A chorus of agreements by the riders followed. “Alright then, let’s get them cattle into the river. I want you all ridin’ up and down  alongside the banks forcing  the cattle back into the water if they go to leave it, now move it!”

Moving the cattle into the river was fairly easy as their instinct told them being in the water was safe. Only two things now could make them leave the water. Panic was one, the other was snakes.

Dusty yelled over to a young Mexican vaquero riding flank. “Carlos! If you see snakes in the water, use that machete you got tied to your saddle on ‘em. Cut ‘em down so’s they don’t get to the cattle.” Then to all the other riders he yelled, “Pull iron and blast any snake you see entering the water from the bank. If you got a scatter gun in your saddle holster, pull it and use it! “

No sooner had he given the order when a cow went bawling and started hopping like a bucking bronco in the shallow water. Coming at the terrified animal were three deadly water moccasins not ten feet away. Immediately guns started spitting lead. To the cows good fortune, none made it to the panicked beast alive.  “Calm that cow down!” A rider shouted and ropes were thrown onto the terrified cow from opposite sides. Once finding itself movement restricted, it surrendered itself to the power of the ropes.

Dusty rode up. “Good job boys! Keep a sharp eye along the banks, there’s sure to be more comin’ once the fire chases them out of their holes. Let’s get these cattle moved to the middle of the river, no more than ten wide.”

If the fire and snakes weren’t bad enough, a gust of wind blew Dusty’s Stetson from off his head. Carlos galloped down steam, leaned over and grabbed it. On his return, Carlos noticed Dusty standing in the stirrups looking to the south. Turning, Carlos followed Dusty’s gaze to the south.

“Dios mio!”  Forgetting his English he yelled out in Spanish and pointed at the horizon, “Senior Dusty, una tormenta de polvo, el infierno!”

“What? Carlos, speak so I understand you dammitt!”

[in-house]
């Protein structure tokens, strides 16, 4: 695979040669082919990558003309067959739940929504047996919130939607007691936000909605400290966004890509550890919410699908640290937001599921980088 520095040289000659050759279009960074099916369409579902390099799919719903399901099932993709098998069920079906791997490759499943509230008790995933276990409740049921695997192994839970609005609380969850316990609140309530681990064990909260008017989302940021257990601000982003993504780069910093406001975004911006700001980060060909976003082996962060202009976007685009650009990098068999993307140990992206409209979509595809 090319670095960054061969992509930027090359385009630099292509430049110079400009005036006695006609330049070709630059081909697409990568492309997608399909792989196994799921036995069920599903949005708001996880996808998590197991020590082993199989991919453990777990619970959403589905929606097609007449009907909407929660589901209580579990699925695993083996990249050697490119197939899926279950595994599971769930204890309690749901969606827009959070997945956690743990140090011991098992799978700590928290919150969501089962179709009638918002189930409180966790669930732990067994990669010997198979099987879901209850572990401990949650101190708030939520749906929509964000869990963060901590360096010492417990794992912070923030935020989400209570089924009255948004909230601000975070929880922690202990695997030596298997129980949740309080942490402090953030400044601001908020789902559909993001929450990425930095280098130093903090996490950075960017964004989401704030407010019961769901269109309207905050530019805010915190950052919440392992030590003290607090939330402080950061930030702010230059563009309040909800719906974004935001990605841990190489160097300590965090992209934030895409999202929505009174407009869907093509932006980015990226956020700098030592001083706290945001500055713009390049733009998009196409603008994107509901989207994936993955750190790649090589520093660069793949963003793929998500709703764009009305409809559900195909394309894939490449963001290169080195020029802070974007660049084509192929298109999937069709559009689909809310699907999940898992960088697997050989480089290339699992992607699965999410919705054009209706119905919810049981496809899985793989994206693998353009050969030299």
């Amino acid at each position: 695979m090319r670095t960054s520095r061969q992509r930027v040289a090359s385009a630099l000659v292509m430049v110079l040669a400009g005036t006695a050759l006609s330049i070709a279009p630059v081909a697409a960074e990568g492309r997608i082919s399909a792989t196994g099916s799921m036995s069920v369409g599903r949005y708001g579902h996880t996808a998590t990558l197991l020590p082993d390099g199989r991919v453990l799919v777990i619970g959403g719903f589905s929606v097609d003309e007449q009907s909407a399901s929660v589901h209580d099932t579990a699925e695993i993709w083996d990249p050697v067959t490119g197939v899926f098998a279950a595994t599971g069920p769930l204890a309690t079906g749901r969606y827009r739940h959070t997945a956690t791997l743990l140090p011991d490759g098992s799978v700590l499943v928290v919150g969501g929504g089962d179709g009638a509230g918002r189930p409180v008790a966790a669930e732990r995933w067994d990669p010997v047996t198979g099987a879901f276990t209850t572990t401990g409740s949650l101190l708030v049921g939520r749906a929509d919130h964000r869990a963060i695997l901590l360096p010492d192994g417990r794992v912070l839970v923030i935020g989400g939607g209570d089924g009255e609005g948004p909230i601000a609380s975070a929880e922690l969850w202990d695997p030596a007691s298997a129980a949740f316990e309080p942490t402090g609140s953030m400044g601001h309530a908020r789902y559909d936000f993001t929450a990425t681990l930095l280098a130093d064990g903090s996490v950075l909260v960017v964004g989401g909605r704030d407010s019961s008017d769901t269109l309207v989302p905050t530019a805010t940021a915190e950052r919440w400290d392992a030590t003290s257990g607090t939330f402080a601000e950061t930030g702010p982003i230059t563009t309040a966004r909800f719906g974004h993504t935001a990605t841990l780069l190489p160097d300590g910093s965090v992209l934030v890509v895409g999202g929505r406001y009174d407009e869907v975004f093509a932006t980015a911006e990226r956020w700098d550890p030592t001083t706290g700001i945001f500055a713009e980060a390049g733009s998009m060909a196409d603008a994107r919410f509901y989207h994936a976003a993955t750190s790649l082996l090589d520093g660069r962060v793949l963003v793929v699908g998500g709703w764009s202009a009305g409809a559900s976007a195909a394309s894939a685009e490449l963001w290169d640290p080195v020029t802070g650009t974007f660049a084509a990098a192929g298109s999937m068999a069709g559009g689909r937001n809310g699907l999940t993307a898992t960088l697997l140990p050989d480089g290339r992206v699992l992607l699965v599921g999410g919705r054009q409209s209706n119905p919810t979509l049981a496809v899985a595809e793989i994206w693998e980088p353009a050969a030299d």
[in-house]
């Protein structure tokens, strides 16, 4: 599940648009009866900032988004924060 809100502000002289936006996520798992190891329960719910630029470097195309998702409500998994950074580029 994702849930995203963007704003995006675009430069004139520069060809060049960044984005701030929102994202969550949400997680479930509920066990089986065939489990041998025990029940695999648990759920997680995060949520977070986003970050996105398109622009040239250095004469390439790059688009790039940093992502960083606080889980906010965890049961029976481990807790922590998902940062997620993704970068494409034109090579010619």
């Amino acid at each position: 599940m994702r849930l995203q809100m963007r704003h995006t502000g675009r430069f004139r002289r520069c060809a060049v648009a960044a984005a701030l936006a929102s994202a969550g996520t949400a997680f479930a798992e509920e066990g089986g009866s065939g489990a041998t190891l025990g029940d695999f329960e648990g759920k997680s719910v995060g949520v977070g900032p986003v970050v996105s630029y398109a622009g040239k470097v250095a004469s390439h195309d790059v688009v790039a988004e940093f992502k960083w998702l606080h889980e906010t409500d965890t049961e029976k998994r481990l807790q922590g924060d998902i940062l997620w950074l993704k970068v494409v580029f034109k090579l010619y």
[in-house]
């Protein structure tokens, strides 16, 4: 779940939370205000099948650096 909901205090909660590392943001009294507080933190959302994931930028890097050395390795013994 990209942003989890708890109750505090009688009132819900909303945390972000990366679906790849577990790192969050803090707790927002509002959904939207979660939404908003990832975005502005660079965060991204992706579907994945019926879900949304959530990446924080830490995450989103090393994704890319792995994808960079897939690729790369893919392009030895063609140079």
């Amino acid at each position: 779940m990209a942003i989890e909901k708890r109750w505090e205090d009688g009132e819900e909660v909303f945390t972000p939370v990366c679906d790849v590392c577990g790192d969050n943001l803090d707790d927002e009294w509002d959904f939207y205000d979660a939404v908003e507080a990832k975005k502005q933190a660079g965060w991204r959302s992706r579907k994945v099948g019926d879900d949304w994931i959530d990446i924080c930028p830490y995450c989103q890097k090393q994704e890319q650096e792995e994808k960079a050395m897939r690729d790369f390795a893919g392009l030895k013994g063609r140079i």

“I am sorry Senior Dusty, look, it is a dust storm straight from hell!”

Behind the angry orange flames and now mixing itself with the grey fire smoke was truly a beast from hell.

Looking heaven ward, Dusty threw both arms skyward. “Really? Wasn’t snakes an fire enough Lord?”

Taking into account all the unearthly going on’s, Dusty yelled to the others as they rode up and down in the shallow water keeping the herd in mid river. Every now and then a few shots were fired, sometimes to scare a cow back into the herd and sometimes to kill another snake. “Got another”, someone yelled, but Dusty had no time to congratulate whoever had made the shot.

“They’ll point upriver once the storm hits. They’ll wanna’ put their butts into the wind. That’s good! The cows won’t see the flames now until they are alongside ‘em! If we’re lucky, when they see the flames  the fire should keep ‘em scared away from the banks.”

Within minutes the hurricane force dust storm slammed into the herd. Horses reared and some of their frightened riders went down. Terrified of more water borne snakes, the thrown riders remounted in the blink of an eye.

The river began to churn with white capped waves heading upstream completely washing over the bawling cattle. Standing in the belly deep water, fighting wind and water, the cows did not see the fire as it tore up the river banks being pushed by seventy mile an hour winds.

Dusty hoped the remuda and the thousand head of cattle he had sent out earlier had made it to the rise.

If Dusty were a bird he could have looked down upon the lee side of the rise and seen the cows and remuda grazing calmly while the riders rode in a half circle oblivious to the oncoming fire and dust storm on the other side. When it did hit, the riders looked skyward seeing only the darkness of the dust storm in the sky. Where they had ended up was in a valley protected on three sides by an eroded cliff. This large natural amphitheater allowed the storm to pass harmlessly overhead.  The riders sat pointing upward wondering what was happening but were unwilling to cross over the ridge to investigate. Shrugging their shoulders and hoping the best for the rest of the herd, they went back to riding their own herd.